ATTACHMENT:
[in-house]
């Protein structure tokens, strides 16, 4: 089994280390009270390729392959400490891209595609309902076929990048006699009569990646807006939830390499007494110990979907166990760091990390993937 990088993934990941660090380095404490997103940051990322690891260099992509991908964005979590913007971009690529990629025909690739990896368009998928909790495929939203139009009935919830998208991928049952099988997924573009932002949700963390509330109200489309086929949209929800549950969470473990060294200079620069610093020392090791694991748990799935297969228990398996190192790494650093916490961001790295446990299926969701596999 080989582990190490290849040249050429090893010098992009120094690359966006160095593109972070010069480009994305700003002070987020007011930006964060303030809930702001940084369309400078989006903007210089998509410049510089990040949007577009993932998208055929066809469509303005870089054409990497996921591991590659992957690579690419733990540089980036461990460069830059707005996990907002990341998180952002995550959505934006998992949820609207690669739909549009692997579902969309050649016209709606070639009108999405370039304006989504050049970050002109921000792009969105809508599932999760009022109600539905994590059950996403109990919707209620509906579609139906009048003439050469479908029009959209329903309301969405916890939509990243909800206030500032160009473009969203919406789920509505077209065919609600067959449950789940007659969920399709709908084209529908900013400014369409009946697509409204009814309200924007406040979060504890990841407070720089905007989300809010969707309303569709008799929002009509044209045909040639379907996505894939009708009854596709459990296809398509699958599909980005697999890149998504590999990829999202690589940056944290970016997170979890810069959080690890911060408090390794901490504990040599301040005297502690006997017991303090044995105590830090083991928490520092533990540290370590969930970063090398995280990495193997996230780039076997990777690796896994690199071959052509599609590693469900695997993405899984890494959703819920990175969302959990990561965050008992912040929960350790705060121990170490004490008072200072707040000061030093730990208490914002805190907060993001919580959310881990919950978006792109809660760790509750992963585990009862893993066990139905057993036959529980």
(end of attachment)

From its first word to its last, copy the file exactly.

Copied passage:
[in-house]
């Protein structure tokens, strides 16, 4: 089994280390009270390729392959400490891209595609309902076929990048006699009569990646807006939830390499007494110990979907166990760091990390993937 990088993934990941660090380095404490997103940051990322690891260099992509991908964005979590913007971009690529990629025909690739990896368009998928909790495929939203139009009935919830998208991928049952099988997924573009932002949700963390509330109200489309086929949209929800549950969470473990060294200079620069610093020392090791694991748990799935297969228990398996190192790494650093916490961001790295446990299926969701596999 080989582990190490290849040249050429090893010098992009120094690359966006160095593109972070010069480009994305700003002070987020007011930006964060303030809930702001940084369309400078989006903007210089998509410049510089990040949007577009993932998208055929066809469509303005870089054409990497996921591991590659992957690579690419733990540089980036461990460069830059707005996990907002990341998180952002995550959505934006998992949820609207690669739909549009692997579902969309050649016209709606070639009108999405370039304006989504050049970050002109921000792009969105809508599932999760009022109600539905994590059950996403109990919707209620509906579609139906009048003439050469479908029009959209329903309301969405916890939509990243909800206030500032160009473009969203919406789920509505077209065919609600067959449950789940007659969920399709709908084209529908900013400014369409009946697509409204009814309200924007406040979060504890990841407070720089905007989300809010969707309303569709008799929002009509044209045909040639379907996505894939009708009854596709459990296809398509699958599909980005697999890149998504590999990829999202690589940056944290970016997170979890810069959080690890911060408090390794901490504990040599301040005297502690006997017991303090044995105590830090083991928490520092533990540290370590969930970063090398995280990495193997996230780039076997990777690796896994690199071959052509599609590693469900695997993405899984890494959703819920990175969302959990990561965050008992912040929960350790705060121990170490004490008072200072707040000061030093730990208490914002805190907060993001919580959310881990919950978006792109809660760790509750992963585990009862893993066990139905057993036959529980």